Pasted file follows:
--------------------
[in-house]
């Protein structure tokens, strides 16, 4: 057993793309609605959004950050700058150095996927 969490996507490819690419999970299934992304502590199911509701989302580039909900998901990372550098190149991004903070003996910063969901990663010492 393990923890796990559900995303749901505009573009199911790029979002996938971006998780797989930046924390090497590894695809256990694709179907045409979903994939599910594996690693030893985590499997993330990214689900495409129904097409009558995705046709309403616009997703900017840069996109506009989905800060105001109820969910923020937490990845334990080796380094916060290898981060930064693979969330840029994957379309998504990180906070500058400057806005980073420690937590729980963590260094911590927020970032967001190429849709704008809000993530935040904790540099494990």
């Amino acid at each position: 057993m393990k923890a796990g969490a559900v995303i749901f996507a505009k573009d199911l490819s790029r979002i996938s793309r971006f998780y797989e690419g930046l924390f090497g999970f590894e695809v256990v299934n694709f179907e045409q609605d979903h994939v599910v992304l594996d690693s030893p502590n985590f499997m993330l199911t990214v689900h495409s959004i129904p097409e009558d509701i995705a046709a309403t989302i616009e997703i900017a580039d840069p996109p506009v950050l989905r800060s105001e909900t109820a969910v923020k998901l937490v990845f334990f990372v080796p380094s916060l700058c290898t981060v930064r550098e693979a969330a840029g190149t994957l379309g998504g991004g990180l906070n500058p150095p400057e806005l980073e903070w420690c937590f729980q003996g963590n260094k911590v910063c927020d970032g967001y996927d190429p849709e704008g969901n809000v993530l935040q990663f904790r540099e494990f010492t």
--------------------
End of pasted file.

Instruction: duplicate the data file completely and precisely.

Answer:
[in-house]
């Protein structure tokens, strides 16, 4: 057993793309609605959004950050700058150095996927 969490996507490819690419999970299934992304502590199911509701989302580039909900998901990372550098190149991004903070003996910063969901990663010492 393990923890796990559900995303749901505009573009199911790029979002996938971006998780797989930046924390090497590894695809256990694709179907045409979903994939599910594996690693030893985590499997993330990214689900495409129904097409009558995705046709309403616009997703900017840069996109506009989905800060105001109820969910923020937490990845334990080796380094916060290898981060930064693979969330840029994957379309998504990180906070500058400057806005980073420690937590729980963590260094911590927020970032967001190429849709704008809000993530935040904790540099494990």
């Amino acid at each position: 057993m393990k923890a796990g969490a559900v995303i749901f996507a505009k573009d199911l490819s790029r979002i996938s793309r971006f998780y797989e690419g930046l924390f090497g999970f590894e695809v256990v299934n694709f179907e045409q609605d979903h994939v599910v992304l594996d690693s030893p502590n985590f499997m993330l199911t990214v689900h495409s959004i129904p097409e009558d509701i995705a046709a309403t989302i616009e997703i900017a580039d840069p996109p506009v950050l989905r800060s105001e909900t109820a969910v923020k998901l937490v990845f334990f990372v080796p380094s916060l700058c290898t981060v930064r550098e693979a969330a840029g190149t994957l379309g998504g991004g990180l906070n500058p150095p400057e806005l980073e903070w420690c937590f729980q003996g963590n260094k911590v910063c927020d970032g967001y996927d190429p849709e704008g969901n809000v993530l935040q990663f904790r540099e494990f010492t």